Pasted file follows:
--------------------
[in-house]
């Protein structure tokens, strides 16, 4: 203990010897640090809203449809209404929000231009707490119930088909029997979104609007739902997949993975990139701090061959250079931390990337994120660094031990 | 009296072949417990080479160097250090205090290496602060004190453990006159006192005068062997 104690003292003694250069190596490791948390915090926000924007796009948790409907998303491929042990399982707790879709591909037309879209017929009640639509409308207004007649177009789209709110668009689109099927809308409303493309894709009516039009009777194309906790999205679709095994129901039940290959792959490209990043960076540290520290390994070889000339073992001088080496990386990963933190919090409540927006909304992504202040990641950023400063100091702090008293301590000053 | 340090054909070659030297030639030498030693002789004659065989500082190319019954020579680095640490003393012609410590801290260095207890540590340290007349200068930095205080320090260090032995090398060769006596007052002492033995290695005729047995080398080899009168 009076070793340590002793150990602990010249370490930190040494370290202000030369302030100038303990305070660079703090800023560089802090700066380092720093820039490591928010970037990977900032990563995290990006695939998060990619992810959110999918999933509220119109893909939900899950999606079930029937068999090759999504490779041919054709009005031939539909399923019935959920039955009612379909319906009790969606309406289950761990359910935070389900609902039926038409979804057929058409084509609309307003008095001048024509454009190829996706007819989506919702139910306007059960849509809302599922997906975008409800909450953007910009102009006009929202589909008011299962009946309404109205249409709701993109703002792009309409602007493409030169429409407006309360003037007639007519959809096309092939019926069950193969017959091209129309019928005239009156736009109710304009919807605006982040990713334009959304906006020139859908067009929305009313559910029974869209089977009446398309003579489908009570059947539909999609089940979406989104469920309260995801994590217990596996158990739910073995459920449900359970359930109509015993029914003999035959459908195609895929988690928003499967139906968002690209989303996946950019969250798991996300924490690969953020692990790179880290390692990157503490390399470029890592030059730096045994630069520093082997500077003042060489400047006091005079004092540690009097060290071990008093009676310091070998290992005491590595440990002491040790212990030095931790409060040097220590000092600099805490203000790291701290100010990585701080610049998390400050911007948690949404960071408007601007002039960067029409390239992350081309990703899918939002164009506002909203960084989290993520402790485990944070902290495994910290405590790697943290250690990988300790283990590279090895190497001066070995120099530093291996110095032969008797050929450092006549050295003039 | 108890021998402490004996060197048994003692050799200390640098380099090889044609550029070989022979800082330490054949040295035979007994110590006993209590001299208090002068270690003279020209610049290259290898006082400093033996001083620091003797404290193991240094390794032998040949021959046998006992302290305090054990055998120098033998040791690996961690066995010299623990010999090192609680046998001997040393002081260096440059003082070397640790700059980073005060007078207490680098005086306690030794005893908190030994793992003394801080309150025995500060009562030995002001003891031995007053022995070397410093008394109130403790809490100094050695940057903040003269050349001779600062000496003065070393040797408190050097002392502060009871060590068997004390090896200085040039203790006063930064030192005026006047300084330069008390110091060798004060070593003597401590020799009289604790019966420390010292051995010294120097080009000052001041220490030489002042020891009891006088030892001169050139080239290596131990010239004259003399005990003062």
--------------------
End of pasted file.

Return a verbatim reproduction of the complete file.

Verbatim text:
[in-house]
């Protein structure tokens, strides 16, 4: 203990010897640090809203449809209404929000231009707490119930088909029997979104609007739902997949993975990139701090061959250079931390990337994120660094031990 | 009296072949417990080479160097250090205090290496602060004190453990006159006192005068062997 104690003292003694250069190596490791948390915090926000924007796009948790409907998303491929042990399982707790879709591909037309879209017929009640639509409308207004007649177009789209709110668009689109099927809308409303493309894709009516039009009777194309906790999205679709095994129901039940290959792959490209990043960076540290520290390994070889000339073992001088080496990386990963933190919090409540927006909304992504202040990641950023400063100091702090008293301590000053 | 340090054909070659030297030639030498030693002789004659065989500082190319019954020579680095640490003393012609410590801290260095207890540590340290007349200068930095205080320090260090032995090398060769006596007052002492033995290695005729047995080398080899009168 009076070793340590002793150990602990010249370490930190040494370290202000030369302030100038303990305070660079703090800023560089802090700066380092720093820039490591928010970037990977900032990563995290990006695939998060990619992810959110999918999933509220119109893909939900899950999606079930029937068999090759999504490779041919054709009005031939539909399923019935959920039955009612379909319906009790969606309406289950761990359910935070389900609902039926038409979804057929058409084509609309307003008095001048024509454009190829996706007819989506919702139910306007059960849509809302599922997906975008409800909450953007910009102009006009929202589909008011299962009946309404109205249409709701993109703002792009309409602007493409030169429409407006309360003037007639007519959809096309092939019926069950193969017959091209129309019928005239009156736009109710304009919807605006982040990713334009959304906006020139859908067009929305009313559910029974869209089977009446398309003579489908009570059947539909999609089940979406989104469920309260995801994590217990596996158990739910073995459920449900359970359930109509015993029914003999035959459908195609895929988690928003499967139906968002690209989303996946950019969250798991996300924490690969953020692990790179880290390692990157503490390399470029890592030059730096045994630069520093082997500077003042060489400047006091005079004092540690009097060290071990008093009676310091070998290992005491590595440990002491040790212990030095931790409060040097220590000092600099805490203000790291701290100010990585701080610049998390400050911007948690949404960071408007601007002039960067029409390239992350081309990703899918939002164009506002909203960084989290993520402790485990944070902290495994910290405590790697943290250690990988300790283990590279090895190497001066070995120099530093291996110095032969008797050929450092006549050295003039 | 108890021998402490004996060197048994003692050799200390640098380099090889044609550029070989022979800082330490054949040295035979007994110590006993209590001299208090002068270690003279020209610049290259290898006082400093033996001083620091003797404290193991240094390794032998040949021959046998006992302290305090054990055998120098033998040791690996961690066995010299623990010999090192609680046998001997040393002081260096440059003082070397640790700059980073005060007078207490680098005086306690030794005893908190030994793992003394801080309150025995500060009562030995002001003891031995007053022995070397410093008394109130403790809490100094050695940057903040003269050349001779600062000496003065070393040797408190050097002392502060009871060590068997004390090896200085040039203790006063930064030192005026006047300084330069008390110091060798004060070593003597401590020799009289604790019966420390010292051995010294120097080009000052001041220490030489002042020891009891006088030892001169050139080239290596131990010239004259003399005990003062």